This presentation explores the extent to which bureaucracy can be a site of resistance to authoritarianism in contemporary public law. Liberal legal thought has traditionally viewed administrative agencies and the executive branch as a source of threats to public liberties and rights. While legislatures and courts are equated to democracy and law, administrative institutions are sometimes linked to technocracy and authoritarianism. When we think in terms of checks on arbitrary power we usually imagine judges and courts. In contrast to these ideas, however, this presentation examines bureaucracy as a tool to resist populist authoritarianism. I suggest that bureaucratic organisations are a key component of the rule of law ideal. Well understood they serve ideals of deliberation, rationality and incremental change. I claim that the erosion of bureaucracy in contemporary neoliberal governance has facilitated the emergence of authoritarian populism.
In the current context, where more and more authoritarian governments in the world, it is urgent to have an Administrative Law that can control these governments. From the theoretical perspective, this task seems urgent, inasmuch as, for the most part, theories on the control of state administration tend to be at one of the following extremes. One theory is that the administration should be as bound as possible, in such a way that it does not threaten this freedom. A second theory conceives the administration as a space to advance in the satisfaction of society's demands, where the administration should be left with the greatest possible margin of action, so that it is effective in the satisfaction of these demands. The question that arises then, is how to achieve a theory that recognizing the administration's margin of action necessary to implement the law and be sensitive to social demands, allows in turn to control the eventual outbursts it commits?
Financial Stability and Risk Regulation. A Normative Analysis of a Neglected Regulation in Developing Countries
There is a paradoxical nature in financial regulation. The same institutions and activities that allow the possibility of development of markets are those that generate the conditions for the instability and inherent fragility that would produce the next global crisis.
I will argue that legal systems and the theory of public law have not provided a proper response especially when financial regulation abnegates its role in controlling markets. It is by renouncing to provide a normative account that financial regulation, especially in developing countries, are left with a fragile institutional answer for these threats. Such a diagnosis would also help to critically approach to pressing concerns for the public law and for the role that risk and instability play in similar areas such environmental regulation, immigration, and energy regulation, all critical to the Global South.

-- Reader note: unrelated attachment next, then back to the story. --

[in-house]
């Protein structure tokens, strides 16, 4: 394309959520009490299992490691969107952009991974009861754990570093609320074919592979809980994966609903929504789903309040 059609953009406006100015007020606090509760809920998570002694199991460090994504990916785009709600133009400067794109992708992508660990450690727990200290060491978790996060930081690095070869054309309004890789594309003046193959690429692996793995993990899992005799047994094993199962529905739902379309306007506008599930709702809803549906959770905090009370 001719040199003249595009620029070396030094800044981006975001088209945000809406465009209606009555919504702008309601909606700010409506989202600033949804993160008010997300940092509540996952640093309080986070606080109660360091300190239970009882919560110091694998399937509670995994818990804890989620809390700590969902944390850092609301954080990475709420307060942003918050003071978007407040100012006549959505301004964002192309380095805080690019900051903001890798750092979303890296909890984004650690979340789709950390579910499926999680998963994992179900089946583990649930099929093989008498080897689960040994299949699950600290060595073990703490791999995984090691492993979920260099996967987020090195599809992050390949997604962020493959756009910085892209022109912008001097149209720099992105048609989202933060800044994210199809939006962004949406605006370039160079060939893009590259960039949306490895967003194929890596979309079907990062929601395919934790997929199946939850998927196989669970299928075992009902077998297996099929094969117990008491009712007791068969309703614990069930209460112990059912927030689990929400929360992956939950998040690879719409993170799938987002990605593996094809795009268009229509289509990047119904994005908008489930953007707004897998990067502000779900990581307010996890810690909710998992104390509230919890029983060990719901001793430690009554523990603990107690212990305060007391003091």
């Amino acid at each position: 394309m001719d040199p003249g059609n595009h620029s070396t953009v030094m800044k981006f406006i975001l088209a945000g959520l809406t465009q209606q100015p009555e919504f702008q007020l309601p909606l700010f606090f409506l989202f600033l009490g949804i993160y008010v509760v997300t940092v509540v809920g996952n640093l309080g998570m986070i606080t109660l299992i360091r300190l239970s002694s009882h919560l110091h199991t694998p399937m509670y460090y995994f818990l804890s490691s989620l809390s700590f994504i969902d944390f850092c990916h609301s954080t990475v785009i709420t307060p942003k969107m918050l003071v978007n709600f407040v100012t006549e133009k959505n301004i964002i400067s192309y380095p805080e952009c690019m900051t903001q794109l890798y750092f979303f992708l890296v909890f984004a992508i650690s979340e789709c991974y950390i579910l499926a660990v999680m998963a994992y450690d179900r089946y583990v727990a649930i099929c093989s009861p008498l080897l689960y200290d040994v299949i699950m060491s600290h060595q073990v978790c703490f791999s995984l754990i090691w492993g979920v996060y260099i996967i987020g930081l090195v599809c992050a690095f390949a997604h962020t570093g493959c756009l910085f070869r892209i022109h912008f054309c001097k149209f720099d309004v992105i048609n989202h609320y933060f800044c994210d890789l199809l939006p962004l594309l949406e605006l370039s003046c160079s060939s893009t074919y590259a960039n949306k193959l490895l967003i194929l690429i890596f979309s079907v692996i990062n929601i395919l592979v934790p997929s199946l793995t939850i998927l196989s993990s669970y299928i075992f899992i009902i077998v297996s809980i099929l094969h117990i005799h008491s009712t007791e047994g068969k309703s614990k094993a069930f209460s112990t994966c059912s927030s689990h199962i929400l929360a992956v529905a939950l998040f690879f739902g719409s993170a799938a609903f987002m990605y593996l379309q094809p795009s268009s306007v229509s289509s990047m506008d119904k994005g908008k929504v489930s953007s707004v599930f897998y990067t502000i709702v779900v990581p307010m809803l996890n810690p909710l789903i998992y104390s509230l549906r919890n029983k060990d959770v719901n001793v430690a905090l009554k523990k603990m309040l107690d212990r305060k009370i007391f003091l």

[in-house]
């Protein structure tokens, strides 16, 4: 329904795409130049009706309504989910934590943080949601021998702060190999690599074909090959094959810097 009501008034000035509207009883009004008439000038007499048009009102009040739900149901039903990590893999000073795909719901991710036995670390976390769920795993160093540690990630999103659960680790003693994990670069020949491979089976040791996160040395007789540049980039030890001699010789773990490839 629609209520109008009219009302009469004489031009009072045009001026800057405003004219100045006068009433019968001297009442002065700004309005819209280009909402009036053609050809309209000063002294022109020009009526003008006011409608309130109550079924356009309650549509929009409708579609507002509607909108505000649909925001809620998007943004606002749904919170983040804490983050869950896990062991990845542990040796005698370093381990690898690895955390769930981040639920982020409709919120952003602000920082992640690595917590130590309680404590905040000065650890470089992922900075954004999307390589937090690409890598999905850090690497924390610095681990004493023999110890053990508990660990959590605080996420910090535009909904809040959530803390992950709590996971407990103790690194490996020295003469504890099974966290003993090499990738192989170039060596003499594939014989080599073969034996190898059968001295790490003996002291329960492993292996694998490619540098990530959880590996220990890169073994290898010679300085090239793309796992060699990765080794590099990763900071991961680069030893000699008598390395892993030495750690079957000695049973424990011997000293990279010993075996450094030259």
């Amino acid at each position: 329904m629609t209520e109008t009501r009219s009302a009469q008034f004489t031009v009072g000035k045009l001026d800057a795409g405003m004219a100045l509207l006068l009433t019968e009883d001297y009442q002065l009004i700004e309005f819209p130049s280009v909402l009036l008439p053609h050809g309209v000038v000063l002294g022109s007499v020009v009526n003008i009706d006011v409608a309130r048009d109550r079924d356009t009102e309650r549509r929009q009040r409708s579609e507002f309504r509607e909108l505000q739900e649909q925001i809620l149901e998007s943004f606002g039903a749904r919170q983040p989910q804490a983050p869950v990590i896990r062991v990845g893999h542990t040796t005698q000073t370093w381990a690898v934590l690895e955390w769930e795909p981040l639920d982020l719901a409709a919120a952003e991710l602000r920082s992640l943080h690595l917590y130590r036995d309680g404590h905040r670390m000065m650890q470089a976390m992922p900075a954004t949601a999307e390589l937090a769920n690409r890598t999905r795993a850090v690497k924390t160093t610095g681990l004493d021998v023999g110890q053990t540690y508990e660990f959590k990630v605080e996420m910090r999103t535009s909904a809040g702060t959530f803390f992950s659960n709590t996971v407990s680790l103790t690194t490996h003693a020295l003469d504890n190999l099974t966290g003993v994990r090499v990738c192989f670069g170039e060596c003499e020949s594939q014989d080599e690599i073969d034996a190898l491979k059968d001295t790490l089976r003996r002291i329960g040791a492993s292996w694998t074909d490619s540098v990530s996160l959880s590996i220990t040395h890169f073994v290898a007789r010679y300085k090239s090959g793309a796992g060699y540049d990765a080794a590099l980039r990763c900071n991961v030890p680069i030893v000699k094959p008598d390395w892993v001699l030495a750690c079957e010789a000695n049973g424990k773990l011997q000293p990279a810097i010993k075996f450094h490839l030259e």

The presentation will examine the level of autonomy and democratic subordination of the Armed Forces under Chilean law. To this end, it will review the constitutional evolution of the obedience and non-deliberation clause with respect to the Armed Forces. Considering those changes, the presentation will conceptualize the obedience and non-deliberation clause, in a compatible interpretation under the Chilean constitutional and democratic regime. Based on this, the normative and functional autonomy of the Armed Forces will be analyzed under the legal system.
The presentation will examine the tension produced by the encounter between constitutionalism and social protest, and how this tension appears upon problematizing the recent doctrine of social protest. There is an irreducible distance between these two phenomenons, due to the fact that social protest exists outside of the borders of legal normativity, hence, the legal system appears insufficient to process social protest as a socio-political phenomenon. In order to illustrate this main argument, it will expose the frailty of free speech clause as a cornerstone for social protest, as well as the tensions between both the individual and collective elements that constitute acts of social protest.